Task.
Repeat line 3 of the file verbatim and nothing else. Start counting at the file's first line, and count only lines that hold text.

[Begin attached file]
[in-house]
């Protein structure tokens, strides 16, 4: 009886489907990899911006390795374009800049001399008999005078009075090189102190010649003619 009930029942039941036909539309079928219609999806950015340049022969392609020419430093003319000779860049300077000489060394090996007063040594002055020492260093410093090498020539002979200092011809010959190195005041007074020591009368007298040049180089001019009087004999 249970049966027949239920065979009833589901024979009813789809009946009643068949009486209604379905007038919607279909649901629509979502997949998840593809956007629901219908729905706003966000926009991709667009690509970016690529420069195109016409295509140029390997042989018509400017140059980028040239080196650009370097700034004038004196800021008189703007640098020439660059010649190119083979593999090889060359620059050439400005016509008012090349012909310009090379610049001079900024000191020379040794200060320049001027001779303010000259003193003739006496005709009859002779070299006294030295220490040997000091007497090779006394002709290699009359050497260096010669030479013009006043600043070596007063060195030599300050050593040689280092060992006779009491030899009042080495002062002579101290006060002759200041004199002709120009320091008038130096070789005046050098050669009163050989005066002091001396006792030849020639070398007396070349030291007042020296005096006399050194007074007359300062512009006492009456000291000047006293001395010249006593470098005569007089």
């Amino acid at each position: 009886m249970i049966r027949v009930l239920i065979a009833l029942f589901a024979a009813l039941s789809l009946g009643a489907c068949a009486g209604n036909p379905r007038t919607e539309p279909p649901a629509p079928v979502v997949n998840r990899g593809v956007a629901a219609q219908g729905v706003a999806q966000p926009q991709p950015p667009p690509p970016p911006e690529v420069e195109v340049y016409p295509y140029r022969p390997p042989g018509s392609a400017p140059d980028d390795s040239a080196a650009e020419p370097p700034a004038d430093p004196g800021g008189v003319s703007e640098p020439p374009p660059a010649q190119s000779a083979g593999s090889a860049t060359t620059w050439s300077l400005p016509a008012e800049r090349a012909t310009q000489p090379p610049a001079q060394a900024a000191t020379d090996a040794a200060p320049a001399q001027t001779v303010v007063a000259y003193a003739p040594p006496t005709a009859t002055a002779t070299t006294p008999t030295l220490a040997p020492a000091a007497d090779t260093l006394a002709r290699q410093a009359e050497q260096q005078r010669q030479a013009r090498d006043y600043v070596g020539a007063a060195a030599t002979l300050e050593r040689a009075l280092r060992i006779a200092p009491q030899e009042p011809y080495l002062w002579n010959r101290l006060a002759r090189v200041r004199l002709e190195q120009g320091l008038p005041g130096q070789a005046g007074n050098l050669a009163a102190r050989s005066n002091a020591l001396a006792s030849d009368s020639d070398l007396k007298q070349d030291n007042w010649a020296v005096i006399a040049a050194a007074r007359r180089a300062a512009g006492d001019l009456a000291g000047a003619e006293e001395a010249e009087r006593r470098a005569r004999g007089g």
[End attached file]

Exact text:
């Amino acid at each position: 009886m249970i049966r027949v009930l239920i065979a009833l029942f589901a024979a009813l039941s789809l009946g009643a489907c068949a009486g209604n036909p379905r007038t919607e539309p279909p649901a629509p079928v979502v997949n998840r990899g593809v956007a629901a219609q219908g729905v706003a999806q966000p926009q991709p950015p667009p690509p970016p911006e690529v420069e195109v340049y016409p295509y140029r022969p390997p042989g018509s392609a400017p140059d980028d390795s040239a080196a650009e020419p370097p700034a004038d430093p004196g800021g008189v003319s703007e640098p020439p374009p660059a010649q190119s000779a083979g593999s090889a860049t060359t620059w050439s300077l400005p016509a008012e800049r090349a012909t310009q000489p090379p610049a001079q060394a900024a000191t020379d090996a040794a200060p320049a001399q001027t001779v303010v007063a000259y003193a003739p040594p006496t005709a009859t002055a002779t070299t006294p008999t030295l220490a040997p020492a000091a007497d090779t260093l006394a002709r290699q410093a009359e050497q260096q005078r010669q030479a013009r090498d006043y600043v070596g020539a007063a060195a030599t002979l300050e050593r040689a009075l280092r060992i006779a200092p009491q030899e009042p011809y080495l002062w002579n010959r101290l006060a002759r090189v200041r004199l002709e190195q120009g320091l008038p005041g130096q070789a005046g007074n050098l050669a009163a102190r050989s005066n002091a020591l001396a006792s030849d009368s020639d070398l007396k007298q070349d030291n007042w010649a020296v005096i006399a040049a050194a007074r007359r180089a300062a512009g006492d001019l009456a000291g000047a003619e006293e001395a010249e009087r006593r470098a005569r004999g007089g």